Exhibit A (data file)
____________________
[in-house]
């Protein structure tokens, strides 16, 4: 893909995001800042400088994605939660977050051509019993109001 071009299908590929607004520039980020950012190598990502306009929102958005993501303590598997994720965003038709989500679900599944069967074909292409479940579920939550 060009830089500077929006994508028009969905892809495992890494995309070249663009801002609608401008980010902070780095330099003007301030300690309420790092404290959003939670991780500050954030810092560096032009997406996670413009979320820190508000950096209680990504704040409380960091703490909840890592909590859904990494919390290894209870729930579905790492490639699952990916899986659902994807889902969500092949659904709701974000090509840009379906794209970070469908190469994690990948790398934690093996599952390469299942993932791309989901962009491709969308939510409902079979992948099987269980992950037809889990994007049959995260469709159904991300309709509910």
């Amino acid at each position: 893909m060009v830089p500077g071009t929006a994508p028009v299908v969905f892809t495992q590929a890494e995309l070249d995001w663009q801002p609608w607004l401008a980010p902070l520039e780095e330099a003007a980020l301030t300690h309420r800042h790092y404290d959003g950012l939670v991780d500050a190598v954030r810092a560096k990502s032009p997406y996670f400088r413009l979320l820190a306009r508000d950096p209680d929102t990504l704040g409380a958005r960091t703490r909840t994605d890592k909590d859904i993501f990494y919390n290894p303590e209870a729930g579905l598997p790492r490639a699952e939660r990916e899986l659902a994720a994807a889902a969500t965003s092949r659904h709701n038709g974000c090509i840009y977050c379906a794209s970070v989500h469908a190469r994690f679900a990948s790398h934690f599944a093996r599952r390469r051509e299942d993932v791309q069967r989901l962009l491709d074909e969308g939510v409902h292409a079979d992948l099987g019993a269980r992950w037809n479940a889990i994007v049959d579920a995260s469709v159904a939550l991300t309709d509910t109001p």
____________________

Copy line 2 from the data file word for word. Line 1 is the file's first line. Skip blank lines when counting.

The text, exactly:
């Protein structure tokens, strides 16, 4: 893909995001800042400088994605939660977050051509019993109001 071009299908590929607004520039980020950012190598990502306009929102958005993501303590598997994720965003038709989500679900599944069967074909292409479940579920939550 060009830089500077929006994508028009969905892809495992890494995309070249663009801002609608401008980010902070780095330099003007301030300690309420790092404290959003939670991780500050954030810092560096032009997406996670413009979320820190508000950096209680990504704040409380960091703490909840890592909590859904990494919390290894209870729930579905790492490639699952990916899986659902994807889902969500092949659904709701974000090509840009379906794209970070469908190469994690990948790398934690093996599952390469299942993932791309989901962009491709969308939510409902079979992948099987269980992950037809889990994007049959995260469709159904991300309709509910």